If anybody is interested, they may also go through an article written on ‘First Indian War of Independence’ by Karl Marx which appeared in the New York Daily Tribune on 16th September 1857. Here is the link

18 n.venkataraman April 15, 2013 at 5:58 pm

Thanks for sharing personal information about your name .

You have said in your comments that you seem to divert the discussion to what interests you. I too do the same. And you attribute it your age. But please do not restrict or restrain yourself. I, for one, enjoy reading your comments and from the links provided by you. Akji also has expressed similar views.

But he may have problems with me. I am sure that I have started getting on his nerve.. Look at my comments (?). Once I start, it flows on, till someday Akji will get fed up and pulls the rein. This I attribute to the infectious ‘BINDAS ADDA CULTURE’ of Bengal that I got afflicted to!

Thanks also for introducing the song ‘Badi rangeen hai Rangoon ki ye shaam’ from Aadhi raat ke baad (1965), which was new to me. Thanks to Akji for providing the link.

19 n.venkataraman April 15, 2013 at 7:00 pm

Enough of serious stuff! Before I move on to some light filmy stuff, one query.
I noticed in the backdrop of the cultural program that it was held on the occasion of ASEAN-India Car Rally. Were you one of the 31 participants driving Mahindra XUV 500?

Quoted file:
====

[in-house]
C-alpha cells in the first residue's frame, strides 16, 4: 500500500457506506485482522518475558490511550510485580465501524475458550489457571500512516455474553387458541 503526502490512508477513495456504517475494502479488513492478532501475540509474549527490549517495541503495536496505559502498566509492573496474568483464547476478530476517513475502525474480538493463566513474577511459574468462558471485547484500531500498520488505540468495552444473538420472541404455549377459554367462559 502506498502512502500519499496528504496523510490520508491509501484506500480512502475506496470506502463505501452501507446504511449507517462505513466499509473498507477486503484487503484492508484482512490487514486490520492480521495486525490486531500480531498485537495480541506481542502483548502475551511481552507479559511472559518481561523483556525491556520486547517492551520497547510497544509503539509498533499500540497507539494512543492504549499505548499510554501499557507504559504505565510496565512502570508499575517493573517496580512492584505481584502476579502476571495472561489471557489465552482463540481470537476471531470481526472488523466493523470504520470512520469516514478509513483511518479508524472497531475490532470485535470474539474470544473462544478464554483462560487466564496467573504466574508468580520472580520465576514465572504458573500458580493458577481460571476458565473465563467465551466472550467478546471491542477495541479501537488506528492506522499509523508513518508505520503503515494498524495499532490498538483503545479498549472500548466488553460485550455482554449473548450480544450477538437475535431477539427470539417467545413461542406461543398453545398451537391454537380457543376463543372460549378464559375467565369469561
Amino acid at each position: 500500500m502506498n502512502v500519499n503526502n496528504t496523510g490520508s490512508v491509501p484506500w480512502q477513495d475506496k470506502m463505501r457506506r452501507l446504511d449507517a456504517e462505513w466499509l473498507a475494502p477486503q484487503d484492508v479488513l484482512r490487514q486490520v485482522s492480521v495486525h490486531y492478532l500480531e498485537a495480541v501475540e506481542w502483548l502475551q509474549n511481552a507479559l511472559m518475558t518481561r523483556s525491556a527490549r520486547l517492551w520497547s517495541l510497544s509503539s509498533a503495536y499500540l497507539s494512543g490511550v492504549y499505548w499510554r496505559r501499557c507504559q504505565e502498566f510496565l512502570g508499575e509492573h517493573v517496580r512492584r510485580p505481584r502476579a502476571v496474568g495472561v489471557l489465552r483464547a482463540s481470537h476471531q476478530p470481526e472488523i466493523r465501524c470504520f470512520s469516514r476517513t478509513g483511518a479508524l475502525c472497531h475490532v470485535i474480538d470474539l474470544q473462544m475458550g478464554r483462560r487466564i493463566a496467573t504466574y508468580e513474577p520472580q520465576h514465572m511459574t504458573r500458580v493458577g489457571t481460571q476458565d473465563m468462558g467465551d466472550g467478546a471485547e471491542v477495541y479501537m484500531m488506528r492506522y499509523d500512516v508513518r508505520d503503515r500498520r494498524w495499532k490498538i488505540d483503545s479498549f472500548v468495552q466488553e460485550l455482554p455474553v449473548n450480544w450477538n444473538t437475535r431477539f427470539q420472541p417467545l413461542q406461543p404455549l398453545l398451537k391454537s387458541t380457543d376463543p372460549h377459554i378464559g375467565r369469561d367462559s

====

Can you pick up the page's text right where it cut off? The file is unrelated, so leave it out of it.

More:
The film Howrah Bridge (1958) also had Rangoon connections. The story goes something like this.
‘Rakesh (Ashok Kumar) lives with his brother, Madan, and his dad in Rangoon. Madan has fallen into bad company and steals the family heirloom, in the shape of a dragon, some cash and runs away to Calcutta. Shortly thereafter, his dead body is found under Calcutta’s Howrah Bridge. Rakesh travels to Calcutta in order to find out the mystery behind Madan’s death, and also try to recover the family heirloom. His investigations take him to a shady hotel run by Uncle Joe, where an attractive dancer named Edna (Madhubala) performs a dance every night. Edna is also from Rangoon and they met each other in the ship on their way to Calcutta from Rangoon. Except for the first scene, which had a scene from Rangoon, the entire film was shot in Calcutta. Here is the dance by Edna of Rangoon.